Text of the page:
Anchor Ability: For someone as physically powerful and imposing as Davis has shown to be on tape, you’d wish he’s drop anchor a little quicker when he’s forced to adjust late and absorb speed to power. He ultimately has the goods to pull the e-brake and provide his quarterback with room to work, but he’s not an immovable object in pass protection and he’s not immune from catching a set of hands with his chest if he’s caught out in space trying to redirect if left on an island on deeper drops from his quarterback. He’s more stout and impactful on the quick-game and rhythm passing knowing ball will be out quickly.
Lateral Mobility: His wide zone and outside zone abilities are enough to leave you feeling comfortable if that’s where you’re going to make your hay running the football. His appeal here is more so in his punch power in space than it is his ability to be silky in stringing out the LOS. He does lose some of the pop and twitch out of his stance when he’s forced to open his hips and get width but he is still good in this regard.
Power at P.O.A.: There’s an excellent level of pop here and Davis is at his best when he’s stepping into contact by driving north out of his stance—if you encourage him to play forward you’re going to get the best version of him to press defensive tackles via double teams, crash down on shaded interior defenders to create gaping holes, and the needed ability to climb to the B-level of the defense and create wash to pick off defensive flow. Visibly jolts defenders with his punch at first contact, which wins him plenty of reps early on.
Hand Technique: Continuing to add focus on securing and sustaining his hands after the first blow is an important variable for him to attend to. Too many times Davis generates space with a big blow but isn’t able to reset the hook and reattach to the block in order to seal. It has sprung up both on reach blocks and on pulls when trying to kick out gap-shooters or the end man on the line of scrimmage.
Football IQ: Davis’ vision and feel for navigating the defensive front are highly effective in zone concepts to feel when to claim space and when to create wash. Appreciate the sense and feel of securing double teams and passing off with his linemates. Davis does, at times, get by with more physical tools than technical prowess, but that’s bittersweet in that he’s also capable of creating ample improvement in his play with better fundamentals.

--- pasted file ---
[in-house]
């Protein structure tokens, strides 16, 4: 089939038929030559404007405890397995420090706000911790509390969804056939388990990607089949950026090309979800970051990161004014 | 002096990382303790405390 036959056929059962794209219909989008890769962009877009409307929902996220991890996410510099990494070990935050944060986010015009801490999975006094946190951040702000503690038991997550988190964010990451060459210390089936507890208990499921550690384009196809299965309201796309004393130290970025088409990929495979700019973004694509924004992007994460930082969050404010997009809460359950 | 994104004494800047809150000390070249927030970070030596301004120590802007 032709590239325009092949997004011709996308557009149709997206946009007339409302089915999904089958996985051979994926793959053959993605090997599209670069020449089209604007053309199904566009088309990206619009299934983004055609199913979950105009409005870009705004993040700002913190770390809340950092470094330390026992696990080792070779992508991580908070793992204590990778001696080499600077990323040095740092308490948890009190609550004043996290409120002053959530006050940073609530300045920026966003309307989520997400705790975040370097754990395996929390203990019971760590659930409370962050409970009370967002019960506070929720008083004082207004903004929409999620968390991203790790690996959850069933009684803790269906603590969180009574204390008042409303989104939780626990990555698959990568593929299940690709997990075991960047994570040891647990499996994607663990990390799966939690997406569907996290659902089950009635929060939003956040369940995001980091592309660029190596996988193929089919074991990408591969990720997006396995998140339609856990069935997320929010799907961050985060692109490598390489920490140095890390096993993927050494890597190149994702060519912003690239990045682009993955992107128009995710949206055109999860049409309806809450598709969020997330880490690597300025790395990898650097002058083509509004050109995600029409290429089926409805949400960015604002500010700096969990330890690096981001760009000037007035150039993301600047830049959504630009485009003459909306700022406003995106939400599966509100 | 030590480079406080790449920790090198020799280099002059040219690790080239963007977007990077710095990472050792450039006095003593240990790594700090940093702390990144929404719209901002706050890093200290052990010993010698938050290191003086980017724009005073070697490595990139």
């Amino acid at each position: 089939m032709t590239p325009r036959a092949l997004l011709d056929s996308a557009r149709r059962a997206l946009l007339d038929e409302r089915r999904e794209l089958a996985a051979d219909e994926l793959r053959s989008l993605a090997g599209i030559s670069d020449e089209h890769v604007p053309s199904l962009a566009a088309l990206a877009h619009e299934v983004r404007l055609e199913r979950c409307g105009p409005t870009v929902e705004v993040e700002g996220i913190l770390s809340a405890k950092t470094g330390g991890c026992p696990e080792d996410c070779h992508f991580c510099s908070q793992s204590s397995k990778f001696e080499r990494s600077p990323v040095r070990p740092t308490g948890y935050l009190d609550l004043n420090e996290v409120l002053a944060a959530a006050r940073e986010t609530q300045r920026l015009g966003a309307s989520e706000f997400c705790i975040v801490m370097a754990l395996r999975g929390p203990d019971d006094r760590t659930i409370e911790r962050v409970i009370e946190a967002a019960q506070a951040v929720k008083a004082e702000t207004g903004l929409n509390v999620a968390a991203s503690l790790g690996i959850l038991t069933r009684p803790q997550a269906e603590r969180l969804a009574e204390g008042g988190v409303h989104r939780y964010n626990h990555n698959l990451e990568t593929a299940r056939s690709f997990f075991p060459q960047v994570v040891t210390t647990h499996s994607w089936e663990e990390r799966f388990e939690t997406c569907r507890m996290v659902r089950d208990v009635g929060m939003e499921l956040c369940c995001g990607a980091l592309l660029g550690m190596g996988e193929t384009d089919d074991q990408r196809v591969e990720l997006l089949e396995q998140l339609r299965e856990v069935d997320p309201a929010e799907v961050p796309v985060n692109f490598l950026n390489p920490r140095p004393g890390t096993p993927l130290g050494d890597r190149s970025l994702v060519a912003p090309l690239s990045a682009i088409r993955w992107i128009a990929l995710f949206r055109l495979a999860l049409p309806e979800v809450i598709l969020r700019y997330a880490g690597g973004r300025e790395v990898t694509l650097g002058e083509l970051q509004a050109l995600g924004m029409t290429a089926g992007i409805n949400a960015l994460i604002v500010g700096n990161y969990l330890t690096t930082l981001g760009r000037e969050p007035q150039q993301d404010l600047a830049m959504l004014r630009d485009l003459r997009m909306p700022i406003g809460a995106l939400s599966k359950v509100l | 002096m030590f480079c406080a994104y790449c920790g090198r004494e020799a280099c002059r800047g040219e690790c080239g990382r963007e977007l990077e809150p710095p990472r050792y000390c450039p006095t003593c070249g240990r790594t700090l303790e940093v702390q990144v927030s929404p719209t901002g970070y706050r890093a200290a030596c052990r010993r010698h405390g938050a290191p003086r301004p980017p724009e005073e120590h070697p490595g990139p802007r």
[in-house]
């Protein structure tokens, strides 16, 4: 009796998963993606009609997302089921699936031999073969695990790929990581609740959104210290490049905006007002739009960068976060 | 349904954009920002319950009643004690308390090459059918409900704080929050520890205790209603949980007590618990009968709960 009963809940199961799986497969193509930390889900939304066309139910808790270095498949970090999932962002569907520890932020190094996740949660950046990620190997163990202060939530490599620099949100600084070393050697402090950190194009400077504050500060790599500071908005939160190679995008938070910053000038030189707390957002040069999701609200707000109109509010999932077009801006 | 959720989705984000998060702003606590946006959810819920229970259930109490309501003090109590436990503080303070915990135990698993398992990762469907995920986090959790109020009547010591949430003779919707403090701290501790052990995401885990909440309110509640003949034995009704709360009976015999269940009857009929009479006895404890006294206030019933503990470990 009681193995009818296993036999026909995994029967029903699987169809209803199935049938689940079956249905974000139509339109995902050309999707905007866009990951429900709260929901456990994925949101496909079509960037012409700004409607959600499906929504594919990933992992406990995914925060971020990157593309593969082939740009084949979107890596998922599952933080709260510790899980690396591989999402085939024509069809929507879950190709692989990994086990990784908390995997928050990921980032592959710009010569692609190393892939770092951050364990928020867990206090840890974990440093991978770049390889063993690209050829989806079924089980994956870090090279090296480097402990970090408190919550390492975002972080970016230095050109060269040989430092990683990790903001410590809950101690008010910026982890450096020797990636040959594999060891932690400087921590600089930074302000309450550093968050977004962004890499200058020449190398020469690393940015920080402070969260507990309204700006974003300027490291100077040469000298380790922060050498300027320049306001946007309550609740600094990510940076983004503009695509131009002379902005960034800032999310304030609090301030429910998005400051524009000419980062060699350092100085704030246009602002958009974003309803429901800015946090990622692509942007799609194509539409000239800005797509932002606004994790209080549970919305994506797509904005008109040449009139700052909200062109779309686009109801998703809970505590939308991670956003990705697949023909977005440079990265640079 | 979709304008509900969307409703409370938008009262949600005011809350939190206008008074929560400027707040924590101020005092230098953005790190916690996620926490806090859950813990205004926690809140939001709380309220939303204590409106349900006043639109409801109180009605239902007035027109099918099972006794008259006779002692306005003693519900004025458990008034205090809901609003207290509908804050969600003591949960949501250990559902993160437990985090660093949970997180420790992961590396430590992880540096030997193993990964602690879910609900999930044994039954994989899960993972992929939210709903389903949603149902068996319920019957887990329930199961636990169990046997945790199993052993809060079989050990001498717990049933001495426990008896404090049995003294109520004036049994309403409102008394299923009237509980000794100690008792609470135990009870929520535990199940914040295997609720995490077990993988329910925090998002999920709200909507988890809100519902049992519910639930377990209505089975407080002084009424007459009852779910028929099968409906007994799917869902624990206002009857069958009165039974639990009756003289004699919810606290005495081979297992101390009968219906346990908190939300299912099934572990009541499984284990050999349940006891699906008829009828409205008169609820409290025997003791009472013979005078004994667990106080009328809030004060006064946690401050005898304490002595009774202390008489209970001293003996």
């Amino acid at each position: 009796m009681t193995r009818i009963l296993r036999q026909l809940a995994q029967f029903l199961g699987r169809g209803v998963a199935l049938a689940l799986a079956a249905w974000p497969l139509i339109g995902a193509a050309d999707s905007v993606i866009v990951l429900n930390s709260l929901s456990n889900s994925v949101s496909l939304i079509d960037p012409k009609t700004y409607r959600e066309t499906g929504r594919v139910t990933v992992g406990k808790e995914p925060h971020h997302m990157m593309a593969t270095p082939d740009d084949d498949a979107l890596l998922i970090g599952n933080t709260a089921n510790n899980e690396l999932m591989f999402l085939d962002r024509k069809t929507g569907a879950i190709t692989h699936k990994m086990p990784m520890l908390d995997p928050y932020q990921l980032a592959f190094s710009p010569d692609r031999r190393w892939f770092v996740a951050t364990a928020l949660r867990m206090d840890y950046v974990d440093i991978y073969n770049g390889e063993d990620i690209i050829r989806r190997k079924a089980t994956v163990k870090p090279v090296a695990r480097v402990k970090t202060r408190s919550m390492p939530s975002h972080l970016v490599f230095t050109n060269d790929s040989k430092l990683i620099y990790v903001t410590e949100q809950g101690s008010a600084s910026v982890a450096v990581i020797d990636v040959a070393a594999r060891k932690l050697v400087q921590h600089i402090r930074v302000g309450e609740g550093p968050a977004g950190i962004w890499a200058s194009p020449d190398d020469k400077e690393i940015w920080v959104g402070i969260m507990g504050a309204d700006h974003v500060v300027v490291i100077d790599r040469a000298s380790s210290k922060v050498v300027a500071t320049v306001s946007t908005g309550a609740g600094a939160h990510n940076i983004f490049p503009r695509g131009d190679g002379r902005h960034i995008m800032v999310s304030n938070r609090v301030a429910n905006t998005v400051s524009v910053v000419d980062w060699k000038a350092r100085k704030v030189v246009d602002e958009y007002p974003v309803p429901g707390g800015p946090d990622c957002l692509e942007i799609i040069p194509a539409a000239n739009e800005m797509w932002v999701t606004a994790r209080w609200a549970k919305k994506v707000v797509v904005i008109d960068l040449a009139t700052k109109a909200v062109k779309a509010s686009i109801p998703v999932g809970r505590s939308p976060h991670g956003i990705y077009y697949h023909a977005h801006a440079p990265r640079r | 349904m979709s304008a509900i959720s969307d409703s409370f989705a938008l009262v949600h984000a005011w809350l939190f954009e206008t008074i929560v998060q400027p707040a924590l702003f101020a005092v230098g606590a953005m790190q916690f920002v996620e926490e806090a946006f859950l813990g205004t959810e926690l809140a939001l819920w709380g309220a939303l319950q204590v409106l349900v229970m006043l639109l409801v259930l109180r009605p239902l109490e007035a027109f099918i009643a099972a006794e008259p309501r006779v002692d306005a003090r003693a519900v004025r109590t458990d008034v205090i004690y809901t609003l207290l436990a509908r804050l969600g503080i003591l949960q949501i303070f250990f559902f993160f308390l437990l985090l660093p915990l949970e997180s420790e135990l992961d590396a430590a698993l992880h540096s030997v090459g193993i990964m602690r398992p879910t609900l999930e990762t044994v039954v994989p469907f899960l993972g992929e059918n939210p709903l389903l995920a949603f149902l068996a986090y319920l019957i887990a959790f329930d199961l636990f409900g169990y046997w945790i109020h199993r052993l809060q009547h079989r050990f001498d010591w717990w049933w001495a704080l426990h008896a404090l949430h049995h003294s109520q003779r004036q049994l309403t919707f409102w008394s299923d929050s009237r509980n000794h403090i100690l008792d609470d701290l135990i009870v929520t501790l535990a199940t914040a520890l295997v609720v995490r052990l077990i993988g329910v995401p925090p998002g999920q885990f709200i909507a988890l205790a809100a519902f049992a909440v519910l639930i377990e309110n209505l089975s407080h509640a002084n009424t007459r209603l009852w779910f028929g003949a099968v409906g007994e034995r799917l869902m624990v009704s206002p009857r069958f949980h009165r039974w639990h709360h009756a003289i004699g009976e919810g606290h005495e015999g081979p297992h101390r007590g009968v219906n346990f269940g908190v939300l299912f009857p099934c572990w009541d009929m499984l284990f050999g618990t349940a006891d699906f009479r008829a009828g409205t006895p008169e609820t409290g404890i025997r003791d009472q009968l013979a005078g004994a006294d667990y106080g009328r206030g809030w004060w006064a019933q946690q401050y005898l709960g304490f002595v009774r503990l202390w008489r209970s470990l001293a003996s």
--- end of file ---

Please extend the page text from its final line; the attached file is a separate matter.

Versatility: If you’re looking for a lineman who can fulfill a number of different roles or help craft a blend of the five best linemen getting onto the field, you’ve come to the wrong place—Davis is a right guard and doesn’t appear to have the athleticism or footwork to play on the edge and he doesn’t have the pad level and flexibility to play center. But if you’re comfortable with a plug-and-play guard, Davis can do just about everything you would ask and can play inside zone, outside zone, gap/power, and everything in between. His pass sets are better suited for quick game but he’s got the ceiling to become more consistent if he transitioned to a vertical passing offense in the pros.
Pass Sets: He’s got a very good snap out of his stance and is capable of getting set up on his hips quickly to be ready to strike and play with his feet rooted in the ground. The longer he’s left unattended, the more some of his physical warts become apparent. His ability to flash across large distances with explosiveness can be negated to some degree, but he’ll never be accused of not looking for work if he’s left unattended. His pad level can get the best of him at times and he’ll sparingly let a defensive lineman work under his pads.
Flexibility: There’s plenty of linear coil in his hips to explode on contact and punish defenders at the line of scrimmage. He’s shown viable rotational mobility to flip his hips open and pull with needed precision behind the line of scrimmage. His knee bend only average, however, and as a result, you’ll see some misplayed reps when looking to break down in space or trying to press back with explosiveness across his momentum late in pass sets. - Kyle Crabbs, The Draft Network
Positives: Athletic guard with terrific size and upside. Sets with a wide base, bends his knees, and consistently gets leverage on opponents. Fires off the snap, fluidly gets out to the second level, and is outstanding blocking in motion. Easily slides in space displaying good lateral blocking range, stays square, and keeps his feet moving.
Very effective with his hands, properly placing them into defenders and displaying strength in his game. Terrific leader on the offensive line who is intelligent and quickly picks up assignments.